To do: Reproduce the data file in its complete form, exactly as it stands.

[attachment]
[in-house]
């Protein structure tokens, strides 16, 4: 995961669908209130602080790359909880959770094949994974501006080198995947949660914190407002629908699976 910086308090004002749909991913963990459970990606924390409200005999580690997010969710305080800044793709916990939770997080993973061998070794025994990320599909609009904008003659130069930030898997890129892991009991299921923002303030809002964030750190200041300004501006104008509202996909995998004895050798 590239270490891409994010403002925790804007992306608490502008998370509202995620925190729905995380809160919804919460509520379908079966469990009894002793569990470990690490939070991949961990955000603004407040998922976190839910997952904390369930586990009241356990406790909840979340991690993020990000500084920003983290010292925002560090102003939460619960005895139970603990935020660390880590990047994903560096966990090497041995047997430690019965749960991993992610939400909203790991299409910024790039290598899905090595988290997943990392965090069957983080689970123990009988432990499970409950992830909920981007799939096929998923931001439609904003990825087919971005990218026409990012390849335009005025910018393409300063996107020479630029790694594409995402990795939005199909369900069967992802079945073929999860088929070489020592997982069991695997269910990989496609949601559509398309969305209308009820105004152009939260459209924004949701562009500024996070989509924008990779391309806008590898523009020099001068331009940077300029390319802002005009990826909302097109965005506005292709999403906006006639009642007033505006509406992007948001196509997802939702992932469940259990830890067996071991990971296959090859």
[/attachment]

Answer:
[in-house]
């Protein structure tokens, strides 16, 4: 995961669908209130602080790359909880959770094949994974501006080198995947949660914190407002629908699976 910086308090004002749909991913963990459970990606924390409200005999580690997010969710305080800044793709916990939770997080993973061998070794025994990320599909609009904008003659130069930030898997890129892991009991299921923002303030809002964030750190200041300004501006104008509202996909995998004895050798 590239270490891409994010403002925790804007992306608490502008998370509202995620925190729905995380809160919804919460509520379908079966469990009894002793569990470990690490939070991949961990955000603004407040998922976190839910997952904390369930586990009241356990406790909840979340991690993020990000500084920003983290010292925002560090102003939460619960005895139970603990935020660390880590990047994903560096966990090497041995047997430690019965749960991993992610939400909203790991299409910024790039290598899905090595988290997943990392965090069957983080689970123990009988432990499970409950992830909920981007799939096929998923931001439609904003990825087919971005990218026409990012390849335009005025910018393409300063996107020479630029790694594409995402990795939005199909369900069967992802079945073929999860088929070489020592997982069991695997269910990989496609949601559509398309969305209308009820105004152009939260459209924004949701562009500024996070989509924008990779391309806008590898523009020099001068331009940077300029390319802002005009990826909302097109965005506005292709999403906006006639009642007033505006509406992007948001196509997802939702992932469940259990830890067996071991990971296959090859």